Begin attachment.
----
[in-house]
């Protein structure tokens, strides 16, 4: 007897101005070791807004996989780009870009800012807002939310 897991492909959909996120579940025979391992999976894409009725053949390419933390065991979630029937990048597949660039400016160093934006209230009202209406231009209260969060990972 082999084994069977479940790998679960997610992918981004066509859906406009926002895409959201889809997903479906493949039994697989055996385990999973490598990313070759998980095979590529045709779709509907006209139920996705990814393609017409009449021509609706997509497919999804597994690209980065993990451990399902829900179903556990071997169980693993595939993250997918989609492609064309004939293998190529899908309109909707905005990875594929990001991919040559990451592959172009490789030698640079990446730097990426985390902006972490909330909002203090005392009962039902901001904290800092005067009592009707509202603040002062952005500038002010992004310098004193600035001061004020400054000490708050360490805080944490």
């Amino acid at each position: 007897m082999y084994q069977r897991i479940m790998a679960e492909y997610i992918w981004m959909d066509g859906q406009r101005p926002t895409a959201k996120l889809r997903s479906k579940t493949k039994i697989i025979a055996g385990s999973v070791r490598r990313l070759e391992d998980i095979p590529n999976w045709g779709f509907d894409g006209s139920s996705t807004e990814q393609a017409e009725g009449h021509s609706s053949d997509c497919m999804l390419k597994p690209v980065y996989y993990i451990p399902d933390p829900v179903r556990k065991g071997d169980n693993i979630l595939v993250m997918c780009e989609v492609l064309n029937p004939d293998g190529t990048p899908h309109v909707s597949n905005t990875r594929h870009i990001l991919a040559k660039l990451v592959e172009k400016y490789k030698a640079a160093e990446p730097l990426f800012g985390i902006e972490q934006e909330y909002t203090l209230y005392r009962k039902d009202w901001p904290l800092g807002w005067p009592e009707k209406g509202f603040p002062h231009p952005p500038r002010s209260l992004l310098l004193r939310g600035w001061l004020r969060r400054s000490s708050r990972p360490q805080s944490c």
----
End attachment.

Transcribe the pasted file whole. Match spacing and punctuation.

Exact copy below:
[in-house]
């Protein structure tokens, strides 16, 4: 007897101005070791807004996989780009870009800012807002939310 897991492909959909996120579940025979391992999976894409009725053949390419933390065991979630029937990048597949660039400016160093934006209230009202209406231009209260969060990972 082999084994069977479940790998679960997610992918981004066509859906406009926002895409959201889809997903479906493949039994697989055996385990999973490598990313070759998980095979590529045709779709509907006209139920996705990814393609017409009449021509609706997509497919999804597994690209980065993990451990399902829900179903556990071997169980693993595939993250997918989609492609064309004939293998190529899908309109909707905005990875594929990001991919040559990451592959172009490789030698640079990446730097990426985390902006972490909330909002203090005392009962039902901001904290800092005067009592009707509202603040002062952005500038002010992004310098004193600035001061004020400054000490708050360490805080944490």
């Amino acid at each position: 007897m082999y084994q069977r897991i479940m790998a679960e492909y997610i992918w981004m959909d066509g859906q406009r101005p926002t895409a959201k996120l889809r997903s479906k579940t493949k039994i697989i025979a055996g385990s999973v070791r490598r990313l070759e391992d998980i095979p590529n999976w045709g779709f509907d894409g006209s139920s996705t807004e990814q393609a017409e009725g009449h021509s609706s053949d997509c497919m999804l390419k597994p690209v980065y996989y993990i451990p399902d933390p829900v179903r556990k065991g071997d169980n693993i979630l595939v993250m997918c780009e989609v492609l064309n029937p004939d293998g190529t990048p899908h309109v909707s597949n905005t990875r594929h870009i990001l991919a040559k660039l990451v592959e172009k400016y490789k030698a640079a160093e990446p730097l990426f800012g985390i902006e972490q934006e909330y909002t203090l209230y005392r009962k039902d009202w901001p904290l800092g807002w005067p009592e009707k209406g509202f603040p002062h231009p952005p500038r002010s209260l992004l310098l004193r939310g600035w001061l004020r969060r400054s000490s708050r990972p360490q805080s944490c």